May 31, 2009
CRAVING MONEY FROM E-BOOKS
Books. How many do we read every year? Does anybody really believe that having an electronic gadget will improve our reading habits? Will we read pirated books in the future as we used to listen to pirated music? Is the publishing world safe or it will crumble like the record industry did courtesy of Napster and iTunes? Four people still in charge of the business tried to answer to some of these questions on Thursday in New York at the opening of BookExpoAmerica, a massive gathering of publishers from NorthAmerica whose size can easily overwhelm the visitor (there are 1500 exhibitors) but whose content this year, besides new book titles and the usual autograph booths, could actually be reduced to one simple question: How the future looks like for the publishing world?
If we had to judge by the words of Brian Murray, CEO of HarperCollins Publishers Worldwide; Carolyn Reidy, CEO of Simon & Schuster, Inc.; John Sargent, CEO of Macmillan; and David Steinberger, CEO of Perseus Books Group, the future is shiny and bright. Sitting comfortable on their chairs, looking at us up from a stage, they tried to sound in charge of the future. "We have learned from all the mistakes the record industry made and we are trying to go as fast as we can. The big challenge for us it's working with all these other industries we did not work with before, such as the software and electronic industries" said Brian Murray. In fact, that was the biggest mistake of the record industry: delaying their entry in the legal digital world, with the clear consequence of having other players –aka iTunes- taking over a business that they could have controlled if they were smarter.
So far, though, it doesn't look like publishers are the big players in the digital e-book world either: it's Amazon who, thanks to the success of the e-reader Kindle, controls this apparently booming business (funny enough, Amazon doesn't release numbers although publishers say only about 2% of their sales come from e-books). But prices of $ 9,95 for an e-book aren't good enough for publishers. They 'd like more profit -it sounds familiar?-, and to me that's probably their biggest mistake. "If it is true that people buy more e-books than physical books, lets say a 30% more, then 9,95 it's a fair price. If not, the math doesn't work for us" said John Sargent, CEO of MacMillan. It seems he' s not aware of an already going on campaign of readers against e-books which exceed the ten dollar price. In fact, the paradox is that it's possible to find paper books online that cost less than their e-book version! You can't donate or share an e-book with friends or libraries but a publisher saves thousands of dollars publishing digitally so, those readers have a point. But as it happened before with iTunes, big bosses aren't happy about the profit Amazon is making with Kindle so they seem impatient to see a future in which any electronic device will allow readers to have e-books on them. "That will be the real revolution of e-books" Carolyn Reid said. They are already working on how to profit from those. Kindle is already a missed business for them.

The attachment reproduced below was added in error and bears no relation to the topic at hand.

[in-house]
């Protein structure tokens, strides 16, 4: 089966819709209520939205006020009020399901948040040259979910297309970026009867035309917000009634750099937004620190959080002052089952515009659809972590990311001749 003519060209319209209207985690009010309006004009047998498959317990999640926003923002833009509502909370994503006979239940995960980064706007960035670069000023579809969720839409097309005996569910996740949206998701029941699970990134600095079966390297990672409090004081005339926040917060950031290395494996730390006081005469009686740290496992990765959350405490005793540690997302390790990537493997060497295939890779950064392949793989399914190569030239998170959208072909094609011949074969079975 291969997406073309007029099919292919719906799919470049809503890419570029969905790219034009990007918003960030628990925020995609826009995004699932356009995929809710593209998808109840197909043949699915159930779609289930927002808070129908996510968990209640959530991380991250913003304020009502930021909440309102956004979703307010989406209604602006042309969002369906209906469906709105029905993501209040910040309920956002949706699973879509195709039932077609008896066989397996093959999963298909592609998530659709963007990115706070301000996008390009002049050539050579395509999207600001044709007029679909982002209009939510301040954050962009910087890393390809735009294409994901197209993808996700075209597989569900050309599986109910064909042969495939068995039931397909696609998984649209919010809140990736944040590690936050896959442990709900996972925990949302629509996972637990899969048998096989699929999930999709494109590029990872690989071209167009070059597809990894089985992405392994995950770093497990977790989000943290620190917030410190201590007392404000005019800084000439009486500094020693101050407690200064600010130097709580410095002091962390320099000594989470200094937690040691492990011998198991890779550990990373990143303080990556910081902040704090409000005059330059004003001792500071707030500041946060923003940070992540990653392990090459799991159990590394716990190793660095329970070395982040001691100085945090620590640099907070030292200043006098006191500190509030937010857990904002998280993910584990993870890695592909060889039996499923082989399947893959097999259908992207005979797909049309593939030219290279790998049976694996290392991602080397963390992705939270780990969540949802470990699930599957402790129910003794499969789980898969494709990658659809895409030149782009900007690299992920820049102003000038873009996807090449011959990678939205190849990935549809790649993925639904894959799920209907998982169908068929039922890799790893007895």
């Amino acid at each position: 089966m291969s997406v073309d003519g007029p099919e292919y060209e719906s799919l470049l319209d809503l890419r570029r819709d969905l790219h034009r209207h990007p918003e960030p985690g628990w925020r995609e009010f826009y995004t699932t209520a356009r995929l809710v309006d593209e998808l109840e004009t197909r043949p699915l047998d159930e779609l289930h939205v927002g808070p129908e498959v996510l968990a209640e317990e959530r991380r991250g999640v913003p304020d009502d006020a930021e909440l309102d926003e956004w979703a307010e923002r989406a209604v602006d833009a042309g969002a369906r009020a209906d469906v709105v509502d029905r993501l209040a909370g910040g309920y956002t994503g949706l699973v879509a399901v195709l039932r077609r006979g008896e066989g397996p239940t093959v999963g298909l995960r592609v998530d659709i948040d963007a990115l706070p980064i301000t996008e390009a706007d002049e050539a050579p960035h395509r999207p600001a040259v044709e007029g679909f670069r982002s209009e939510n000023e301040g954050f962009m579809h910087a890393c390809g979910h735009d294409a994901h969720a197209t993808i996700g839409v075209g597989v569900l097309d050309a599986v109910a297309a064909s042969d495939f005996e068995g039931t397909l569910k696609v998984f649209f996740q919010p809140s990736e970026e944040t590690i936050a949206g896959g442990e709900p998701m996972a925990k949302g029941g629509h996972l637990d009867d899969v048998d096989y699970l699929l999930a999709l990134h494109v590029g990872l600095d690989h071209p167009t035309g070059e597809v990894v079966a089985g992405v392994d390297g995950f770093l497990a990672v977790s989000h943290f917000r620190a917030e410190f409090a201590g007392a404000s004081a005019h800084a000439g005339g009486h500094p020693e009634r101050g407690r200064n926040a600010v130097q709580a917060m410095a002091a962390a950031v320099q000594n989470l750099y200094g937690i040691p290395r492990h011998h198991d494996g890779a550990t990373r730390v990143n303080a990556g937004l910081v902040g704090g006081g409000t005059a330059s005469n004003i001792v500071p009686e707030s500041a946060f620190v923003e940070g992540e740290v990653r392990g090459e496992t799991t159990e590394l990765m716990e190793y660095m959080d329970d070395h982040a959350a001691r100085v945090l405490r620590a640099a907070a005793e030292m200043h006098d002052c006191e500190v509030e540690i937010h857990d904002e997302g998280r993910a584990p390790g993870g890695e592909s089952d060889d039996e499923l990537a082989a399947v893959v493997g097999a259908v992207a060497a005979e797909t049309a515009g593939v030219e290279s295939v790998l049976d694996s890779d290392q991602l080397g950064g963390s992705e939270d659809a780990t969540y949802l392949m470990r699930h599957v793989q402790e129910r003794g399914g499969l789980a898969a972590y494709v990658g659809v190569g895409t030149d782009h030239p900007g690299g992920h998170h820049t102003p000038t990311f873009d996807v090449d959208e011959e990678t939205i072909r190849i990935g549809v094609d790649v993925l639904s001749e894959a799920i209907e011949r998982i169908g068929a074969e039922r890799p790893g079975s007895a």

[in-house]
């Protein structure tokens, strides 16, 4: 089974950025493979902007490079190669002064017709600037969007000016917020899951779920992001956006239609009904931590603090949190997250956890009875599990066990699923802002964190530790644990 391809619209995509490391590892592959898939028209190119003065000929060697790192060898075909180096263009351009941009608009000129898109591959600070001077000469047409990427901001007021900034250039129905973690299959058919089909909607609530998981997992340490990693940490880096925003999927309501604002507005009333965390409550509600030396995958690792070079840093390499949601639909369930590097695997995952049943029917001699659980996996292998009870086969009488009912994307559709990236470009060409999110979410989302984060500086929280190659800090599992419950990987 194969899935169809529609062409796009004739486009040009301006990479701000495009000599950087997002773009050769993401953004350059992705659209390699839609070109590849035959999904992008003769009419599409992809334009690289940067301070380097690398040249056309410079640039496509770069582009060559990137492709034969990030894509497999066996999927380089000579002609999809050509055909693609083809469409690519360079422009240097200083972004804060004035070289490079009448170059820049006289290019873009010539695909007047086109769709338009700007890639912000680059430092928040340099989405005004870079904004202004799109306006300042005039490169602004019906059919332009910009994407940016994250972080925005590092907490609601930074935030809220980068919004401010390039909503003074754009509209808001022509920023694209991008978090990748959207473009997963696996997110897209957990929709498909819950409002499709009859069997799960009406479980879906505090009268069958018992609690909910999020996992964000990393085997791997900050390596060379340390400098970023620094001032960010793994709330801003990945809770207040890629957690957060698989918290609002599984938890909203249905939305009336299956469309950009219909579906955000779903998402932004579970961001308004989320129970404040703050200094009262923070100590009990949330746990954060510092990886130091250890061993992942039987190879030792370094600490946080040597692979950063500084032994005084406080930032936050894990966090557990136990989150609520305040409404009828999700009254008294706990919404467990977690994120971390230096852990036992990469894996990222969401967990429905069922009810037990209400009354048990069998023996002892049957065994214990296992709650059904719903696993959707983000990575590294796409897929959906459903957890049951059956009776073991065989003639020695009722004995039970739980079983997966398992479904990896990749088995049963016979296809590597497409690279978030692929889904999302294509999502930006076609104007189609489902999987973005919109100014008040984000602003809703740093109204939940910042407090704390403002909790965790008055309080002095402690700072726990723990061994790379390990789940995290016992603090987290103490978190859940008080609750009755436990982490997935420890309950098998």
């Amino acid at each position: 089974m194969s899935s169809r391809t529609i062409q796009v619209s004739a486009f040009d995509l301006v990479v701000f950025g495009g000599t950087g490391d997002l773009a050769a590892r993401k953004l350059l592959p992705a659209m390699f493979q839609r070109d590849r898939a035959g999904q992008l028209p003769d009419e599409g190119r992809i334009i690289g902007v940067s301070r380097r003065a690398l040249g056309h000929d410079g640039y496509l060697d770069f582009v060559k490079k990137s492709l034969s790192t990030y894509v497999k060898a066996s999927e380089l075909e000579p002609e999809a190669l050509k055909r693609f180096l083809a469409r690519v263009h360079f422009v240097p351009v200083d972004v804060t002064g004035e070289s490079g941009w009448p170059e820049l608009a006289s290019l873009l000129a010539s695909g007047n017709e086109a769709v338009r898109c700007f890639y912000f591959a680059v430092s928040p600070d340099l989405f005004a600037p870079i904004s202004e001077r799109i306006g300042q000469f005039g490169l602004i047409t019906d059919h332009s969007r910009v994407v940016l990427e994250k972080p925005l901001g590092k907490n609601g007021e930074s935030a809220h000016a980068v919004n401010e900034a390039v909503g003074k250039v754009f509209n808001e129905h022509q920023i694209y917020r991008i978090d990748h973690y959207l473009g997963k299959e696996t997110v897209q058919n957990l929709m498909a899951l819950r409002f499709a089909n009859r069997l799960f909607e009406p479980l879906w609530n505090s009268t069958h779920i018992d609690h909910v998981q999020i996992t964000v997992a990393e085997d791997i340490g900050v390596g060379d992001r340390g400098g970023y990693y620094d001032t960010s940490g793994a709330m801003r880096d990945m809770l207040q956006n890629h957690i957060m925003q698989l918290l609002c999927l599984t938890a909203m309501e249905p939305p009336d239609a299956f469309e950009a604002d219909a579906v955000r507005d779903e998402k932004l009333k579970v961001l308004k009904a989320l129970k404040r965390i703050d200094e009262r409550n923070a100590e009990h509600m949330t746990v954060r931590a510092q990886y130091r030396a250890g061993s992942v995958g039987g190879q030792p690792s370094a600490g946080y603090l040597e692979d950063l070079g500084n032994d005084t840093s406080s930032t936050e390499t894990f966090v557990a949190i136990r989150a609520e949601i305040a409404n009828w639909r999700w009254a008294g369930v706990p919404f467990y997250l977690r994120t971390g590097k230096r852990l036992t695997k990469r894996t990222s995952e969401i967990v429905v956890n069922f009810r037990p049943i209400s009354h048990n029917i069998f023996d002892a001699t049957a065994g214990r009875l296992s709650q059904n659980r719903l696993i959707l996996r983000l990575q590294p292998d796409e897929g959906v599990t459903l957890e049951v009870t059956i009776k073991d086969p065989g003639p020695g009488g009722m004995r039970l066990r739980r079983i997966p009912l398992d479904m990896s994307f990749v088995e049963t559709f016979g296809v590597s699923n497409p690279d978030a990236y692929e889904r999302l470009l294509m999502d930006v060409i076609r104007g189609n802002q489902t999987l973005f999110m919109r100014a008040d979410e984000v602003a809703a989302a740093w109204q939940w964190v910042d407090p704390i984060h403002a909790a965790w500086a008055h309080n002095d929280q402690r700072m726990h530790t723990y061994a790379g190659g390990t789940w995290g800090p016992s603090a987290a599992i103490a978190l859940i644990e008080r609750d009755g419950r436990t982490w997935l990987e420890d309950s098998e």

Yet, why do they feel more ready to the digital challenge than their record business counterparts? "We have done something good. We have made an agreement with Google -after a contentious lawsuit against their Google Book Search Service- that will allow us to have control of how books circulate around the web. Google is creating a registry of books and it will have to pay us and the writers" said Sergent. The settlement is already under investigation of the Justice Department because it seems it will give Google an exclusive license to profit from millions of books whose authors cannot be found or whose rights holders are unknown."The negotiations with authors are even more difficult than with Google" complained Sergent after the panel. Still, they will control every copyrighted book that is under the publishers' umbrella.
Surprisingly, he and his colleagues barely talked about piracy -isn't it out there threatening the business???- but Sergent said to me, after the panel, that "at least 9 out of 12 e-books that circulate online have a pirated copy". Carolyn Reidy, from Simon & Schuster, seemed not to be too worried about it: "We don't have any numbers, we know piracy is out there but we also know that it's much more difficult to copy a book than a song. Besides, most book files are protected" she said to me. "The record industry failed because people wanted single songs and record companies wanted to sell whole records. Books are different" Reidy said. Really? Her job might be trying to not spread the word about book piracy but she can't deny reality and she's probably well aware of sites where piracy is rampant like Scribd, Wattpad, and file-sharing services like RapidShare. I wonder... who will win the battle this time?